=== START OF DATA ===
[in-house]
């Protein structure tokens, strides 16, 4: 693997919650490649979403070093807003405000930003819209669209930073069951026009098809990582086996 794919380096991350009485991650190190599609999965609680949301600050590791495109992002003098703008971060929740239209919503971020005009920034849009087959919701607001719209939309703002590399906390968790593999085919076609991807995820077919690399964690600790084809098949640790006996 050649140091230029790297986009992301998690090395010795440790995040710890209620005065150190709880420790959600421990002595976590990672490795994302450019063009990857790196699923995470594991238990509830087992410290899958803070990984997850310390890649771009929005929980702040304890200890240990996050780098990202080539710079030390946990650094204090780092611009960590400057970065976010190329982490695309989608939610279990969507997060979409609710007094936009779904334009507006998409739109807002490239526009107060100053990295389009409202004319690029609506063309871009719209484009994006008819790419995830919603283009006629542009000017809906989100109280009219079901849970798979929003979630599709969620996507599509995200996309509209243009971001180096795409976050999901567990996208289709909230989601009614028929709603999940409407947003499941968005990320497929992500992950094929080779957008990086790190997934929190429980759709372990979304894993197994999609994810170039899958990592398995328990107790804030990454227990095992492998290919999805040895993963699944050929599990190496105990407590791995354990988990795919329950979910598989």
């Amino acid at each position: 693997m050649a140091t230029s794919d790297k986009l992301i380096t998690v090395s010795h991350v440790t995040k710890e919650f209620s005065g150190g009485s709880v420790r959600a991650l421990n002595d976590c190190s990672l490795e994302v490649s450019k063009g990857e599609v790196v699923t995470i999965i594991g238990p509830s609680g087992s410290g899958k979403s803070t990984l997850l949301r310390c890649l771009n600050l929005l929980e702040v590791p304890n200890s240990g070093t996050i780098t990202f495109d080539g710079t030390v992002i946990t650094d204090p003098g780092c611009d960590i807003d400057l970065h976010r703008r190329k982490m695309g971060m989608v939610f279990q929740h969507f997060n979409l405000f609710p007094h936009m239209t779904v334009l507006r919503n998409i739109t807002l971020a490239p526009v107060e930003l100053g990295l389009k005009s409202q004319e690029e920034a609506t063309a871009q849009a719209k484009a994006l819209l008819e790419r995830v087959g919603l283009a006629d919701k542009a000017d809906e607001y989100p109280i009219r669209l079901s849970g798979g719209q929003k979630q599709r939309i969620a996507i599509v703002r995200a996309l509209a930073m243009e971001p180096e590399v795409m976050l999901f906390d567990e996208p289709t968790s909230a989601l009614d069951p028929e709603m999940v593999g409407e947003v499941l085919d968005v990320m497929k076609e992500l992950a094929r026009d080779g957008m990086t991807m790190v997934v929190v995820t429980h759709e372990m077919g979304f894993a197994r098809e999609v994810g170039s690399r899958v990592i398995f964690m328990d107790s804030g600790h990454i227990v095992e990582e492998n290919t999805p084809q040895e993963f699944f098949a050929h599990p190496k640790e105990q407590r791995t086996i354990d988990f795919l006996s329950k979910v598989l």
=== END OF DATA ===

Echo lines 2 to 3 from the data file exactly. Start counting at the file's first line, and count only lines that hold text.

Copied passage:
């Protein structure tokens, strides 16, 4: 693997919650490649979403070093807003405000930003819209669209930073069951026009098809990582086996 794919380096991350009485991650190190599609999965609680949301600050590791495109992002003098703008971060929740239209919503971020005009920034849009087959919701607001719209939309703002590399906390968790593999085919076609991807995820077919690399964690600790084809098949640790006996 050649140091230029790297986009992301998690090395010795440790995040710890209620005065150190709880420790959600421990002595976590990672490795994302450019063009990857790196699923995470594991238990509830087992410290899958803070990984997850310390890649771009929005929980702040304890200890240990996050780098990202080539710079030390946990650094204090780092611009960590400057970065976010190329982490695309989608939610279990969507997060979409609710007094936009779904334009507006998409739109807002490239526009107060100053990295389009409202004319690029609506063309871009719209484009994006008819790419995830919603283009006629542009000017809906989100109280009219079901849970798979929003979630599709969620996507599509995200996309509209243009971001180096795409976050999901567990996208289709909230989601009614028929709603999940409407947003499941968005990320497929992500992950094929080779957008990086790190997934929190429980759709372990979304894993197994999609994810170039899958990592398995328990107790804030990454227990095992492998290919999805040895993963699944050929599990190496105990407590791995354990988990795919329950979910598989």
């Amino acid at each position: 693997m050649a140091t230029s794919d790297k986009l992301i380096t998690v090395s010795h991350v440790t995040k710890e919650f209620s005065g150190g009485s709880v420790r959600a991650l421990n002595d976590c190190s990672l490795e994302v490649s450019k063009g990857e599609v790196v699923t995470i999965i594991g238990p509830s609680g087992s410290g899958k979403s803070t990984l997850l949301r310390c890649l771009n600050l929005l929980e702040v590791p304890n200890s240990g070093t996050i780098t990202f495109d080539g710079t030390v992002i946990t650094d204090p003098g780092c611009d960590i807003d400057l970065h976010r703008r190329k982490m695309g971060m989608v939610f279990q929740h969507f997060n979409l405000f609710p007094h936009m239209t779904v334009l507006r919503n998409i739109t807002l971020a490239p526009v107060e930003l100053g990295l389009k005009s409202q004319e690029e920034a609506t063309a871009q849009a719209k484009a994006l819209l008819e790419r995830v087959g919603l283009a006629d919701k542009a000017d809906e607001y989100p109280i009219r669209l079901s849970g798979g719209q929003k979630q599709r939309i969620a996507i599509v703002r995200a996309l509209a930073m243009e971001p180096e590399v795409m976050l999901f906390d567990e996208p289709t968790s909230a989601l009614d069951p028929e709603m999940v593999g409407e947003v499941l085919d968005v990320m497929k076609e992500l992950a094929r026009d080779g957008m990086t991807m790190v997934v929190v995820t429980h759709e372990m077919g979304f894993a197994r098809e999609v994810g170039s690399r899958v990592i398995f964690m328990d107790s804030g600790h990454i227990v095992e990582e492998n290919t999805p084809q040895e993963f699944f098949a050929h599990p190496k640790e105990q407590r791995t086996i354990d988990f795919l006996s329950k979910v598989l």